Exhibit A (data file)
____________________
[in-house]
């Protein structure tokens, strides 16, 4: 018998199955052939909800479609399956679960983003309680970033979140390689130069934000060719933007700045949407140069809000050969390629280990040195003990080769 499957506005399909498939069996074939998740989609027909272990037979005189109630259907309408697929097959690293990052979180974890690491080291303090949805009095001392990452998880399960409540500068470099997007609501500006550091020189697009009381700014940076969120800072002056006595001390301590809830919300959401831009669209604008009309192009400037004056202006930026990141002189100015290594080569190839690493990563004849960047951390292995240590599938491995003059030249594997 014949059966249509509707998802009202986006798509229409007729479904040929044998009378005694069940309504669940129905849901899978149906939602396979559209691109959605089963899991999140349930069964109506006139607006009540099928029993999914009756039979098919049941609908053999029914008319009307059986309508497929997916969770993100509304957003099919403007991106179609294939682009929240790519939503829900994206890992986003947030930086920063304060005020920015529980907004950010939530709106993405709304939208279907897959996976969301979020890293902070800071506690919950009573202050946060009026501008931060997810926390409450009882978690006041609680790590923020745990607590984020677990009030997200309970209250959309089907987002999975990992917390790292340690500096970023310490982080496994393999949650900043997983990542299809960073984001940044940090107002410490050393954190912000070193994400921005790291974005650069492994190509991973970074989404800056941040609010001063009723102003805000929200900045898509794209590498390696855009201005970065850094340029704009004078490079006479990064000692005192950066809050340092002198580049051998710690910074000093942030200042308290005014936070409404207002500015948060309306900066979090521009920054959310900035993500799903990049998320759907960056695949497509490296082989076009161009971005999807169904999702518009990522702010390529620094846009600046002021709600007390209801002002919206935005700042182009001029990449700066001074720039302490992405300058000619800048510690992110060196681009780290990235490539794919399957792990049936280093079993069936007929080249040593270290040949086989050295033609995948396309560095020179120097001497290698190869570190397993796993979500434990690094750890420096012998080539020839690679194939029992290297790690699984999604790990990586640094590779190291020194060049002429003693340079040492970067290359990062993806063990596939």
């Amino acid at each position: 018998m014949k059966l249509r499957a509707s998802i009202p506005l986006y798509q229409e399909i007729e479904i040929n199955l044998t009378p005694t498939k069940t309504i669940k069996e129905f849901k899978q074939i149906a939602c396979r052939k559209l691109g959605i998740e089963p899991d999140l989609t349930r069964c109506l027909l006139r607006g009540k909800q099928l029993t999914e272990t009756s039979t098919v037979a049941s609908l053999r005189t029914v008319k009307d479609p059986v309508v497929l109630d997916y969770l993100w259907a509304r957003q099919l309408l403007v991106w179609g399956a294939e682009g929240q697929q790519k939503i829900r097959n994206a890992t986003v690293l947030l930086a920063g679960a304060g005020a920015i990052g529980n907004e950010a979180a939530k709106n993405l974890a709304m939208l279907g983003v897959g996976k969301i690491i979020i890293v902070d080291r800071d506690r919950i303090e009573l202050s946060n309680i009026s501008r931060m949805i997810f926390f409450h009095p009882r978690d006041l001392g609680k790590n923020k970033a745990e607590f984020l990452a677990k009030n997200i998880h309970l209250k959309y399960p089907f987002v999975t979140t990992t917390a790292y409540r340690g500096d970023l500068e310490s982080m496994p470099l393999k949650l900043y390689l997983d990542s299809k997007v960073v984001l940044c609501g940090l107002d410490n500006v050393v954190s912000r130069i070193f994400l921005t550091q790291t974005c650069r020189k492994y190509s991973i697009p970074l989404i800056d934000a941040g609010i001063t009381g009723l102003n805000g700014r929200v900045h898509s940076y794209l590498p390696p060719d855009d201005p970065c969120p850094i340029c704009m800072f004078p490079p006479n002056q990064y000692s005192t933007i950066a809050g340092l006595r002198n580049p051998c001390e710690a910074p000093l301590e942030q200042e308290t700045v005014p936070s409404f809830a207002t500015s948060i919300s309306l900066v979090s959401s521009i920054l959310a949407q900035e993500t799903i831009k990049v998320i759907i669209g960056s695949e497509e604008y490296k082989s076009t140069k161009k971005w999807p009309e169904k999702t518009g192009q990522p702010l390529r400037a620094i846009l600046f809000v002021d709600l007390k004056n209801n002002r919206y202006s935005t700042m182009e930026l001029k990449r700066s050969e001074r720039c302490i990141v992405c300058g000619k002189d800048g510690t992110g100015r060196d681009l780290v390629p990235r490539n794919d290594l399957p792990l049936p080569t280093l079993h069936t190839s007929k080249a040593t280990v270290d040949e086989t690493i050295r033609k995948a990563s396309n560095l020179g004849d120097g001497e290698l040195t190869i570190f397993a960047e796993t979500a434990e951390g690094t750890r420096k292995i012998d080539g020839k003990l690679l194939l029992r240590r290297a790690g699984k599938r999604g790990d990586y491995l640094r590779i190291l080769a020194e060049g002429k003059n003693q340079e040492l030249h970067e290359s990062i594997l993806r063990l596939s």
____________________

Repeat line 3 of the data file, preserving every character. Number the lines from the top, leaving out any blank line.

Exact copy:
């Amino acid at each position: 018998m014949k059966l249509r499957a509707s998802i009202p506005l986006y798509q229409e399909i007729e479904i040929n199955l044998t009378p005694t498939k069940t309504i669940k069996e129905f849901k899978q074939i149906a939602c396979r052939k559209l691109g959605i998740e089963p899991d999140l989609t349930r069964c109506l027909l006139r607006g009540k909800q099928l029993t999914e272990t009756s039979t098919v037979a049941s609908l053999r005189t029914v008319k009307d479609p059986v309508v497929l109630d997916y969770l993100w259907a509304r957003q099919l309408l403007v991106w179609g399956a294939e682009g929240q697929q790519k939503i829900r097959n994206a890992t986003v690293l947030l930086a920063g679960a304060g005020a920015i990052g529980n907004e950010a979180a939530k709106n993405l974890a709304m939208l279907g983003v897959g996976k969301i690491i979020i890293v902070d080291r800071d506690r919950i303090e009573l202050s946060n309680i009026s501008r931060m949805i997810f926390f409450h009095p009882r978690d006041l001392g609680k790590n923020k970033a745990e607590f984020l990452a677990k009030n997200i998880h309970l209250k959309y399960p089907f987002v999975t979140t990992t917390a790292y409540r340690g500096d970023l500068e310490s982080m496994p470099l393999k949650l900043y390689l997983d990542s299809k997007v960073v984001l940044c609501g940090l107002d410490n500006v050393v954190s912000r130069i070193f994400l921005t550091q790291t974005c650069r020189k492994y190509s991973i697009p970074l989404i800056d934000a941040g609010i001063t009381g009723l102003n805000g700014r929200v900045h898509s940076y794209l590498p390696p060719d855009d201005p970065c969120p850094i340029c704009m800072f004078p490079p006479n002056q990064y000692s005192t933007i950066a809050g340092l006595r002198n580049p051998c001390e710690a910074p000093l301590e942030q200042e308290t700045v005014p936070s409404f809830a207002t500015s948060i919300s309306l900066v979090s959401s521009i920054l959310a949407q900035e993500t799903i831009k990049v998320i759907i669209g960056s695949e497509e604008y490296k082989s076009t140069k161009k971005w999807p009309e169904k999702t518009g192009q990522p702010l390529r400037a620094i846009l600046f809000v002021d709600l007390k004056n209801n002002r919206y202006s935005t700042m182009e930026l001029k990449r700066s050969e001074r720039c302490i990141v992405c300058g000619k002189d800048g510690t992110g100015r060196d681009l780290v390629p990235r490539n794919d290594l399957p792990l049936p080569t280093l079993h069936t190839s007929k080249a040593t280990v270290d040949e086989t690493i050295r033609k995948a990563s396309n560095l020179g004849d120097g001497e290698l040195t190869i570190f397993a960047e796993t979500a434990e951390g690094t750890r420096k292995i012998d080539g020839k003990l690679l194939l029992r240590r290297a790690g699984k599938r999604g790990d990586y491995l640094r590779i190291l080769a020194e060049g002429k003059n003693q340079e040492l030249h970067e290359s990062i594997l993806r063990l596939s």